W.G.A. Strike Fosters Ire Among Those 'Below-the-Line'

Despite signs that a settlement with the W.G.A. might be approaching, all is not well in Strike Land. According to the LA Times, there is an increasing sense of frustration and cynicism among members of the “vast and largely forgotten below-the-line class of skilled entertainment industry labor,” who feel they’ve been hardest hit by the strike, yet most overlooked. An article in today’s paper portays bitter members of the stage employees union scoffing at optimistic headlines about the strike, and disparaging not only the studio owners –“The sons and daughters of the idle rich,” as one union member refers to them – but also the W.G.A. leadership. And much like the striking writers, these set dressers, sound makers, artists, and general handymen are eager to get back to work, so much so that one of them likened himself to “a tool in a drawer”:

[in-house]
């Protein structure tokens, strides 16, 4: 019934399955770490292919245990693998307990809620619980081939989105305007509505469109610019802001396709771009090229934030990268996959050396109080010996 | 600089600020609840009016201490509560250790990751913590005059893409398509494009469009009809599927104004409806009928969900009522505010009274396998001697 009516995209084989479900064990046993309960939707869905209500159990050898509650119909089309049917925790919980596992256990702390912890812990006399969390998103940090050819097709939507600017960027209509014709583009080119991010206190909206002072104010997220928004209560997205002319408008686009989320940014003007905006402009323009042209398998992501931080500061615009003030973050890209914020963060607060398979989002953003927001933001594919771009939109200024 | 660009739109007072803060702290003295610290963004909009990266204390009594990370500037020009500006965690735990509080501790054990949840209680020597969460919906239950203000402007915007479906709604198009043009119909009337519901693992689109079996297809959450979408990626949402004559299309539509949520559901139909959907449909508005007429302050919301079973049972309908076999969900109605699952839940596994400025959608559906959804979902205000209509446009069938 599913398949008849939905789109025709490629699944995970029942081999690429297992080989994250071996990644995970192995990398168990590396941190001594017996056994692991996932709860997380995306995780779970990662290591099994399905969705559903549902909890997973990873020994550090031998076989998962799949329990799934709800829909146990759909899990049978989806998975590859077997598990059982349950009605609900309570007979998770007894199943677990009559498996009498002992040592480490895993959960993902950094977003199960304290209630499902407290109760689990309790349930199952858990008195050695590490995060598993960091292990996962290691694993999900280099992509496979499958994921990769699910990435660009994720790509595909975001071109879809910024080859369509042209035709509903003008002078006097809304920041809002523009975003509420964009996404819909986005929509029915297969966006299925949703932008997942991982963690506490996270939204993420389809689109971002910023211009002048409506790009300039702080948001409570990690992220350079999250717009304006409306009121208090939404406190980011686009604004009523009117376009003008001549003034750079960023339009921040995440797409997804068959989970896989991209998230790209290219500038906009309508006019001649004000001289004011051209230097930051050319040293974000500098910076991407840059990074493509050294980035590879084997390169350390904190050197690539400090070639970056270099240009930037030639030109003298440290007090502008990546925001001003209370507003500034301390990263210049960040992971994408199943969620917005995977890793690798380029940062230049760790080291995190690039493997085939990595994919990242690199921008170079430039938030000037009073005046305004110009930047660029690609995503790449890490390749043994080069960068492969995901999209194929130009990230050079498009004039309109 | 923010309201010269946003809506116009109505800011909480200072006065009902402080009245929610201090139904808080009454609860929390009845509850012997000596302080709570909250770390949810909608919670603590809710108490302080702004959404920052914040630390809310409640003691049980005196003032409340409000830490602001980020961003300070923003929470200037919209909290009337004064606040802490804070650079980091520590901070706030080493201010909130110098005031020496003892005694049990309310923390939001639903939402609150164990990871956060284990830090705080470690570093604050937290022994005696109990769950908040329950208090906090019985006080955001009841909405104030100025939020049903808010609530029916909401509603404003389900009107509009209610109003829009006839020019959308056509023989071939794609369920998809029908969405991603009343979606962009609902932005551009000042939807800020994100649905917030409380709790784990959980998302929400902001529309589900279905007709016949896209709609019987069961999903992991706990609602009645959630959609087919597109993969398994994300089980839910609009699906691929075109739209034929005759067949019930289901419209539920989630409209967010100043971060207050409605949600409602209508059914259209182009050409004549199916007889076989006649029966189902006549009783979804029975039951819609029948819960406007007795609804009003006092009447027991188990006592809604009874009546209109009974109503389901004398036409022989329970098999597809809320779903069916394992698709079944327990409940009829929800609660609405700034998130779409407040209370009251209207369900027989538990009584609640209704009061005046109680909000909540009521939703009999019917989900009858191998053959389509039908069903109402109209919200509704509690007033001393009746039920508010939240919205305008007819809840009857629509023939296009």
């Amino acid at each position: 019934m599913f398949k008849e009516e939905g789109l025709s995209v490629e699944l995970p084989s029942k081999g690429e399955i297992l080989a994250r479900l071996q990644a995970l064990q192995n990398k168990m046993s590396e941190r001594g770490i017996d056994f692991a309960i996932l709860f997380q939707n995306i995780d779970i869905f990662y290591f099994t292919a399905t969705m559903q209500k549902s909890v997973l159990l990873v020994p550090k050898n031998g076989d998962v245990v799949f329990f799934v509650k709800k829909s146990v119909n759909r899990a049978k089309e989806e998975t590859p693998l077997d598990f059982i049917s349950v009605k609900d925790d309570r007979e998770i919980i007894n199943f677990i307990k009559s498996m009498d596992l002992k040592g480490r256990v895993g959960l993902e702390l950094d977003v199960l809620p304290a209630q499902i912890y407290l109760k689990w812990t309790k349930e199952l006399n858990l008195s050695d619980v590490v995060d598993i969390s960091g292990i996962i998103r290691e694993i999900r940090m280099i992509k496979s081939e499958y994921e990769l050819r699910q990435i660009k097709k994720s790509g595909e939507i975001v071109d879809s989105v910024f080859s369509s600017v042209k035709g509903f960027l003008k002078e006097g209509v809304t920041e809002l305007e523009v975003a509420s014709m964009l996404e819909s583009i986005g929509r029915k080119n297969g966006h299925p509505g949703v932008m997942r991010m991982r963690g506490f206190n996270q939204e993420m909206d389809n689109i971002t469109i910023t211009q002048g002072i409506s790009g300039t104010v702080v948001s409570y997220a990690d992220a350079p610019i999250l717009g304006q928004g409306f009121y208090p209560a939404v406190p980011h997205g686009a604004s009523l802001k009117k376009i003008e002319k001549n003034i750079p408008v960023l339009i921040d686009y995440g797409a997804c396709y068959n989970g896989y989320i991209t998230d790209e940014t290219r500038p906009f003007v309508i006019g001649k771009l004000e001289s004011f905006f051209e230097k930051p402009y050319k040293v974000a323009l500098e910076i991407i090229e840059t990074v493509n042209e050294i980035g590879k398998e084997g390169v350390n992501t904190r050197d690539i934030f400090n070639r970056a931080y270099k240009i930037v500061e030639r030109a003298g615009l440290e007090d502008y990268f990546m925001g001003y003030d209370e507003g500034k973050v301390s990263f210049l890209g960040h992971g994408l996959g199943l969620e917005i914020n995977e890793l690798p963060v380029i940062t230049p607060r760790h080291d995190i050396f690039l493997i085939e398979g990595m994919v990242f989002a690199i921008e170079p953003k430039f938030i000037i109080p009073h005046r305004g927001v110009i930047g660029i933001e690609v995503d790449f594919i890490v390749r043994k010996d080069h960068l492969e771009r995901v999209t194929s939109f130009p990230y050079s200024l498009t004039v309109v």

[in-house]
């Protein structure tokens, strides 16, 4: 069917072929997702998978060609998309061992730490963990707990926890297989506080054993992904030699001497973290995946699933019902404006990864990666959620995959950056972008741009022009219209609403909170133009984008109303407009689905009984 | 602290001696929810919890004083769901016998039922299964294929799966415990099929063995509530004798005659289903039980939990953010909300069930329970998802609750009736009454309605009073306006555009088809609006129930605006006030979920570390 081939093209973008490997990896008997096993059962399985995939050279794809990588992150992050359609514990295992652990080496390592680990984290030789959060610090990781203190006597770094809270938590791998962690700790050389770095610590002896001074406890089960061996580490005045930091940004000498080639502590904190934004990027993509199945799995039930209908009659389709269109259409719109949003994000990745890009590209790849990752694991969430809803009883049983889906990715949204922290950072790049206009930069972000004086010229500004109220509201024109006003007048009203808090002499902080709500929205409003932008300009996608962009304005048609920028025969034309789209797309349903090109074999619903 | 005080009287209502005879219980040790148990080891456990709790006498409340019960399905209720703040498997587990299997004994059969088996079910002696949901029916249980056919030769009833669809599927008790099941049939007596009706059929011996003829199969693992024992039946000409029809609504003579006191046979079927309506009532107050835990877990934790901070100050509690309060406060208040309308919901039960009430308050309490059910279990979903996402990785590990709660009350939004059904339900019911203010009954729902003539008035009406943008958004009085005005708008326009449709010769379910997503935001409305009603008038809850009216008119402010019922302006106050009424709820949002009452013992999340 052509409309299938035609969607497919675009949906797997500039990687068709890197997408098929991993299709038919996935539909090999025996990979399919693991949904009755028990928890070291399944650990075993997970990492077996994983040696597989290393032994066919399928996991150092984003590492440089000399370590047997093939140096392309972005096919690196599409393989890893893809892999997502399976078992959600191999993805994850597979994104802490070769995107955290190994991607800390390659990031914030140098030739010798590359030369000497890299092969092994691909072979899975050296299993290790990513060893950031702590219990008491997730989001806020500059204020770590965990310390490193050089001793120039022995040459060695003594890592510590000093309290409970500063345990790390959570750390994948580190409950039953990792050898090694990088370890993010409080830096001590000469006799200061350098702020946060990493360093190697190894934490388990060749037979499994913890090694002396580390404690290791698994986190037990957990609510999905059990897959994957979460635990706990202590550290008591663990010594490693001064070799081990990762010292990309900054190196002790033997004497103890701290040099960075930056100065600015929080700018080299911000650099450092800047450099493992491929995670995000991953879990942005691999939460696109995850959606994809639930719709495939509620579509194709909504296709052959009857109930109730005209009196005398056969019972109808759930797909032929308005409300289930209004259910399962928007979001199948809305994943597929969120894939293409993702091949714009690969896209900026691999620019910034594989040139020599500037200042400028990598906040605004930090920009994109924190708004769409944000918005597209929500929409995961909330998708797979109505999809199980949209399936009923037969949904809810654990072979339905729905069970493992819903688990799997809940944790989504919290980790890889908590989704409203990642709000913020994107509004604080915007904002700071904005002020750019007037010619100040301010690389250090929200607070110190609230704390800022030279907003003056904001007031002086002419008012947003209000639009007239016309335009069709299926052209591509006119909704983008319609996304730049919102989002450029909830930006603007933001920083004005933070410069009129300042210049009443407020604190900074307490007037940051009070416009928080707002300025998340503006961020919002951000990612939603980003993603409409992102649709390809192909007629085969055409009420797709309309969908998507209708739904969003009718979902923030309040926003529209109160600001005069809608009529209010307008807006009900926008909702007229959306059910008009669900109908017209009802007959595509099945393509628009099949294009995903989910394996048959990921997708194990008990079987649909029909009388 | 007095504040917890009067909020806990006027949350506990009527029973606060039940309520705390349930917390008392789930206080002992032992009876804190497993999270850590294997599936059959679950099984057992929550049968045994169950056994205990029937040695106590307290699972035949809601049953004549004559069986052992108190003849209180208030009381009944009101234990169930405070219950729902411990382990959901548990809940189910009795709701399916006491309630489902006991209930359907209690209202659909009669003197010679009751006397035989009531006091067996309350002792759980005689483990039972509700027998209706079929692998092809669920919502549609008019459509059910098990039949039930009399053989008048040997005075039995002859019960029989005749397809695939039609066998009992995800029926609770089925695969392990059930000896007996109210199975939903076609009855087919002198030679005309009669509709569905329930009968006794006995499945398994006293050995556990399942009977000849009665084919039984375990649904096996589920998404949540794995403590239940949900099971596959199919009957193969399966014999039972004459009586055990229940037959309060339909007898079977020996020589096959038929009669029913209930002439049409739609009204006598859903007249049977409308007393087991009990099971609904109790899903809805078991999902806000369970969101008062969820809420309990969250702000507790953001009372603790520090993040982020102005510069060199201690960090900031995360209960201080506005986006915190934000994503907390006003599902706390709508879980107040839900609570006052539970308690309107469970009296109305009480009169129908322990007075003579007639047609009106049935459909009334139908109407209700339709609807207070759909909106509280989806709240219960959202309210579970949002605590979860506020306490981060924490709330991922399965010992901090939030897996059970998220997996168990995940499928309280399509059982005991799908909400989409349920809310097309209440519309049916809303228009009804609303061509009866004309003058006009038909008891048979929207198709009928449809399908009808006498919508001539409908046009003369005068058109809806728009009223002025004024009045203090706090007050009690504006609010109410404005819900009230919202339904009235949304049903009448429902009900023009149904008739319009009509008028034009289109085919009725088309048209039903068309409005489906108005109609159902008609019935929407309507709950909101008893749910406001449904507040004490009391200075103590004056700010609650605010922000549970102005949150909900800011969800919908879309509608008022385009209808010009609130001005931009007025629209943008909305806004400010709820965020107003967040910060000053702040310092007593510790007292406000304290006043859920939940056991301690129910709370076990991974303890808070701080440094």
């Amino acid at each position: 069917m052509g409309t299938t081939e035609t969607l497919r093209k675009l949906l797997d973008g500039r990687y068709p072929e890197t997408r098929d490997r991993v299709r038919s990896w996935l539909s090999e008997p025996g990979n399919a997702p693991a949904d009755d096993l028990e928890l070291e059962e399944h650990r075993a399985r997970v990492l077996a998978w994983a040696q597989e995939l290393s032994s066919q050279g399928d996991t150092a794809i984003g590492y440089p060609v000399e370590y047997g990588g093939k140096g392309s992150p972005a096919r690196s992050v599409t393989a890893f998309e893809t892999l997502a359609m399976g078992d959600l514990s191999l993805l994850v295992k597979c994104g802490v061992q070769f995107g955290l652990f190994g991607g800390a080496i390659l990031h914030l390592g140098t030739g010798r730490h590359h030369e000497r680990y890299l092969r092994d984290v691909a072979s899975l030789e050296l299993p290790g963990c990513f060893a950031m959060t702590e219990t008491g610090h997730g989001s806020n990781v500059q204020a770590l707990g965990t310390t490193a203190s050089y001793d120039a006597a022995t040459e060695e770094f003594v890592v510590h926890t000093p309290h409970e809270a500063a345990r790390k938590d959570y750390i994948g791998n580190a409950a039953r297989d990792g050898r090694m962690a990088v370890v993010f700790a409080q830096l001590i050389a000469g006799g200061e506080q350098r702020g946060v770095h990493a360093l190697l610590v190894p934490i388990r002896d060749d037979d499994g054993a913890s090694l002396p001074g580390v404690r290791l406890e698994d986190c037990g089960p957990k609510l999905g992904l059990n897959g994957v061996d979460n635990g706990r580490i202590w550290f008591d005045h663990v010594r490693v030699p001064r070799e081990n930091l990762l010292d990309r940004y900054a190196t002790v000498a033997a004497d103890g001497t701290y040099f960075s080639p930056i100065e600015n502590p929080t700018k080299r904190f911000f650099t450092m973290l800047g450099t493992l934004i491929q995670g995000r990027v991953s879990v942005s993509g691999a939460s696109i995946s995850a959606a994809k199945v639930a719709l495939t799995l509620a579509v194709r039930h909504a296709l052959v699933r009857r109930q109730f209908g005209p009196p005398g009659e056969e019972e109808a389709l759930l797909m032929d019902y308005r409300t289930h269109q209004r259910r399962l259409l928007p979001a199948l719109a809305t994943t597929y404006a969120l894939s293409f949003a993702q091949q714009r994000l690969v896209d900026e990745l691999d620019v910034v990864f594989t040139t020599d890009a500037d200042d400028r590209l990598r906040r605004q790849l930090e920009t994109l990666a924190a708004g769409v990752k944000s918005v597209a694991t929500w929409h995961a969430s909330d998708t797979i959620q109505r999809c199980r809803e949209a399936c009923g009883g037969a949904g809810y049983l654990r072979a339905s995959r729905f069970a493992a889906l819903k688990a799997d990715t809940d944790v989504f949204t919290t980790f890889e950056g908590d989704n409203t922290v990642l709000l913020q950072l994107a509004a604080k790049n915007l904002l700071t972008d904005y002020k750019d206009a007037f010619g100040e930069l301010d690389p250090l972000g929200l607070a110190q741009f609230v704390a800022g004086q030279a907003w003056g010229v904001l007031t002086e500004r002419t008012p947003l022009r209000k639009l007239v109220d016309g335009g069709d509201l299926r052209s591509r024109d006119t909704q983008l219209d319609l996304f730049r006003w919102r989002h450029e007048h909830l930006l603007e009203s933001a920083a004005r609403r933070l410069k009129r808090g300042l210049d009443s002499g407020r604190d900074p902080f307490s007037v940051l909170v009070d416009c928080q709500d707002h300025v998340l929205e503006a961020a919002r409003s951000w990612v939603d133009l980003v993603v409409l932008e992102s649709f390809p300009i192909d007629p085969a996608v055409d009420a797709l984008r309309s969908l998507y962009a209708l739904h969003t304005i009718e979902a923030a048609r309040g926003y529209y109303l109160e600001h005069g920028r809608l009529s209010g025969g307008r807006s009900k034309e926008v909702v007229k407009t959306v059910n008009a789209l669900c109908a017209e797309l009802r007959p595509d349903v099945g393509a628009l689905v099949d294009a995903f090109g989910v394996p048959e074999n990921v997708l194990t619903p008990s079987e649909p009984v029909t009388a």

"If we get tarnished and worn, they’ll just throw us away and get new ones," he said. "We’re a tool, and we’ll be there when they open the drawer. Ready to work again."
W.G.A. Strike Fosters Ire Among Those 'Below-the-Line'